With medical resources diverted to the pandemic, years of progress in children’s healthcare are under threat. At Ola During children’s hospital, the only one of its kind in Sierra Leone, Nellie Bell has to fight disease and chronic shortages. As well as lacking a working X-ray machine, the 42-year-old doctor is constrained by the lack of “simple things”, such as thermometers. Until recently Bell was the only paediatrician in a country where one child in 10 dies before their fifth birthday. Then she became Sierra Leone’s second registered coronavirus case. With Ebola still fresh in people’s minds, the government took drastic measures and Bell was quarantined at a military hospital. When a number of staff also tested positive, her whole hospital was shut down. The pandemic has had a serious impact on healthcare in other ways. Rising numbers of malaria cases are in line with the WHO’s fear that progress in combating the mosquito-borne disease could go into reverse as resources are reallocated to deal with Covid. Early in the pandemic parents refused to go to hospitals for fear of catching the virus or, since Covid and malaria share fever as a symptom, people were afraid of being quarantined.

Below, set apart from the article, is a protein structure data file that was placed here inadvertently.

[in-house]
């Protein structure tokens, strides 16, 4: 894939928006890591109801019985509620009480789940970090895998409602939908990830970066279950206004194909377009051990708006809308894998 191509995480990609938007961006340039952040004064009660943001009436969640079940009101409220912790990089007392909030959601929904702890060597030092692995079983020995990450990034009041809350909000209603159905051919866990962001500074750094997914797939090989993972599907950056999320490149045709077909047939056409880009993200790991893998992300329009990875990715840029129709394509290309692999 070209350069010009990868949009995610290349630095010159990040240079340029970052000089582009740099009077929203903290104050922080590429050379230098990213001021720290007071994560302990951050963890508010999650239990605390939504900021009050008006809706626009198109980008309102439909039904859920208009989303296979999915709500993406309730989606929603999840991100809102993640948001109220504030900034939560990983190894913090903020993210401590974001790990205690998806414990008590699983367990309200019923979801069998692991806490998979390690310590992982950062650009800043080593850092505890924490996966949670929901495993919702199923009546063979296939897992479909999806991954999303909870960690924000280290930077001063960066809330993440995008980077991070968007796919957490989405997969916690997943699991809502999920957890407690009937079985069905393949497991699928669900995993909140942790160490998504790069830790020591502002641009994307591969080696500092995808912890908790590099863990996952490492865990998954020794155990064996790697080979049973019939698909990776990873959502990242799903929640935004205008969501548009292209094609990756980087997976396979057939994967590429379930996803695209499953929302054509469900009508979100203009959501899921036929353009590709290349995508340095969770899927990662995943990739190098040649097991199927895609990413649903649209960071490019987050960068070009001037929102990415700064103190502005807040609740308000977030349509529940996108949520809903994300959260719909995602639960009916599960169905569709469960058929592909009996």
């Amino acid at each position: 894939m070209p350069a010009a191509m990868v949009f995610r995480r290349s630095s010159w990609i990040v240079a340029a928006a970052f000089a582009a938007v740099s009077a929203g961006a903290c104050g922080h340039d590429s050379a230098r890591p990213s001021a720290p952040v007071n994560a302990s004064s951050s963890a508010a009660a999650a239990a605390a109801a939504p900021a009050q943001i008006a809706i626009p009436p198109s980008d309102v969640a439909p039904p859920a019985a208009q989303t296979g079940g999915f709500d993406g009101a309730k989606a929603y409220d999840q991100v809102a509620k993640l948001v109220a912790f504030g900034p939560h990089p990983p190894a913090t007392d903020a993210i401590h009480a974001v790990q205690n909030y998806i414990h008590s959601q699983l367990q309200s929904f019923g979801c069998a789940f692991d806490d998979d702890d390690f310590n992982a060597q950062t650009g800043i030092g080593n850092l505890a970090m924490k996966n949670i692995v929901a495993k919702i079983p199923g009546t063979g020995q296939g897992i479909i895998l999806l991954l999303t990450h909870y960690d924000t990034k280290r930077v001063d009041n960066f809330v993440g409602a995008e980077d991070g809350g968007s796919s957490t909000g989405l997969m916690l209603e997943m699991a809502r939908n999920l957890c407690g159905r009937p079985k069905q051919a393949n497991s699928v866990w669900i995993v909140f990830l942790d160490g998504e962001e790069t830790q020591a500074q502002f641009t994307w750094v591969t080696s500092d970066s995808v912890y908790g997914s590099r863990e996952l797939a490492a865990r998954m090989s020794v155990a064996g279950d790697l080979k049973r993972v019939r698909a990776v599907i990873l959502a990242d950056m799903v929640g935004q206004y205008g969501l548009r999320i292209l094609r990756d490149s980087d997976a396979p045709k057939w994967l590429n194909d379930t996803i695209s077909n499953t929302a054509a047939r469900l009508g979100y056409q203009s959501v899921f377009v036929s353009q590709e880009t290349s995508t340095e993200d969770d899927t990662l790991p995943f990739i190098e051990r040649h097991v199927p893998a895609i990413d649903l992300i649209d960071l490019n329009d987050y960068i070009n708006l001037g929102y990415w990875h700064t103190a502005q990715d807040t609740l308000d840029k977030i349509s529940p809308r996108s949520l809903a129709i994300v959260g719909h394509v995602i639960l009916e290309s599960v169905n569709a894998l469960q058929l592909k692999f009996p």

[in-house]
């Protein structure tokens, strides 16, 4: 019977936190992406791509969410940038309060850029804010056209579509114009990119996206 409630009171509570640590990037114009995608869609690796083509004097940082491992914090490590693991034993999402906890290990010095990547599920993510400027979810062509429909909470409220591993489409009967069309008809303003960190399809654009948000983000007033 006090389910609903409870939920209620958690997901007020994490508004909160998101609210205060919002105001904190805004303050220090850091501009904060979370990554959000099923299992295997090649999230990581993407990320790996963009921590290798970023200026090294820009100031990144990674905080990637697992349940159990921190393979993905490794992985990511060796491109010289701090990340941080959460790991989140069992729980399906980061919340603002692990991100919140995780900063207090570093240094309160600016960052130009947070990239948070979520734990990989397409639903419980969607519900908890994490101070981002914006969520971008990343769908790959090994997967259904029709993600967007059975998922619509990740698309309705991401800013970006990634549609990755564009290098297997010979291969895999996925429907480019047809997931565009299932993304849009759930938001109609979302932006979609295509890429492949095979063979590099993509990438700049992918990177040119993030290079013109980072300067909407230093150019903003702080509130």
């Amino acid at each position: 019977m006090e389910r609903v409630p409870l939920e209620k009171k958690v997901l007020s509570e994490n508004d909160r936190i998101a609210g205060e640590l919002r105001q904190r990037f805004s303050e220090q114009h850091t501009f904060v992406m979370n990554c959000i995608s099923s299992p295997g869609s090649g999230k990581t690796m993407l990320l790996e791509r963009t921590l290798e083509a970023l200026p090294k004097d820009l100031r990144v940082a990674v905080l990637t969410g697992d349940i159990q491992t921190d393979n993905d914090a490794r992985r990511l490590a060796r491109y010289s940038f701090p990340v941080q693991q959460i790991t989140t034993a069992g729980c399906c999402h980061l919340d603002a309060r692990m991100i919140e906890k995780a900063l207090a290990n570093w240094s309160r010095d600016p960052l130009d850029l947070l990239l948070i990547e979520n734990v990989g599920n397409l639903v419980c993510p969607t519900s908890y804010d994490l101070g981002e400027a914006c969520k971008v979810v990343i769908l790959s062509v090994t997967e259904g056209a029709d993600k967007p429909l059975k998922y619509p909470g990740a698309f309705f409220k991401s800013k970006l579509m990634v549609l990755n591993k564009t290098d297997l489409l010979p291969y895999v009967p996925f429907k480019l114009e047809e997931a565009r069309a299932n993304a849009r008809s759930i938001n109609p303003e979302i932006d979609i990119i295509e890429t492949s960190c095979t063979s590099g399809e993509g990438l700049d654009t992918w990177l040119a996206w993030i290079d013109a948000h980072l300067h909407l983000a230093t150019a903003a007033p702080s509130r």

SOURCE: THE GUARDIAN